The debate surrounding the controversial UAE port deal has made for some strange bedfellows. I’m on board with it, and this morning the LA Times editorial page has come out in support of it (hat tip: Karl), Richard Cohen at the WashPost is in favor of it, as is Nick Kristoff (paid reg. req.) at the New York Times.
Without question, news of the UAE port deal has generated a firestorm of criticism on both sides of the aisle. I came out last week in favor of the deal, after initially not supporting it. I know there are other conservatives who initially were against the deal who changed their minds as well as more information came out about it. Others are sticking by their initial position on the issue, and I can respect that, even though I disagree with them.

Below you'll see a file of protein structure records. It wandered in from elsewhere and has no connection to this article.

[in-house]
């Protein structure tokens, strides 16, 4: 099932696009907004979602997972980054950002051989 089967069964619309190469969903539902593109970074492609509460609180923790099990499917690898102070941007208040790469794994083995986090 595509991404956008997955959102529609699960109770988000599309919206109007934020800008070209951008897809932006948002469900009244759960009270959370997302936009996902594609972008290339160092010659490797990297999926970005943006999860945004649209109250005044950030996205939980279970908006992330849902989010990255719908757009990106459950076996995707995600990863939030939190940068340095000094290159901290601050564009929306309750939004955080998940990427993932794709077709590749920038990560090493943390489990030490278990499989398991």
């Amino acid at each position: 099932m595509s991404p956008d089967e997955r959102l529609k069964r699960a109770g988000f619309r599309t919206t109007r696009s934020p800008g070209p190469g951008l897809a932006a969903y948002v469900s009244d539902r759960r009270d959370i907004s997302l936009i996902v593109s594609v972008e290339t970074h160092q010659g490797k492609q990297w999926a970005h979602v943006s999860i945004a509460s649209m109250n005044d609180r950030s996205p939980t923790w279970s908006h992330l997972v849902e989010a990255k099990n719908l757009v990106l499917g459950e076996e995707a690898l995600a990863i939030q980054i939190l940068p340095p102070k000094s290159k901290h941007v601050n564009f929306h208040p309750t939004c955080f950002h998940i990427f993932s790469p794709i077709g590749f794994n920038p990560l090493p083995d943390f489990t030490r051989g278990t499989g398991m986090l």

The more this UAE port management story is being reported, examined, and discussed in the MSM, as well as on opinion pages and in the blogosphere, the more I find myself believing that the issue has bas been overhyped unecessarily. Even with saying that, I know that the concerns put forth by many of our fellow conservatives are genuine and heartfelt. Issues pertaining to national security have long been our strength, especially in the aftermath of the 9-11 attacks. We want to remain strong on that front because, unlike some in the opposition party, we realize that showing weakness – especially in a time of war – is something on which our enemies can and will try to capitalize. We don’t want anyone to forget 9-11 happened, so when it’s reported that the US has made a deal of this nature with the UAE, a country from where two of the 9-11 hijackers came, the first inclination is to say “what the he!! was the administration thinking here?” I know I was saying that, too, initially.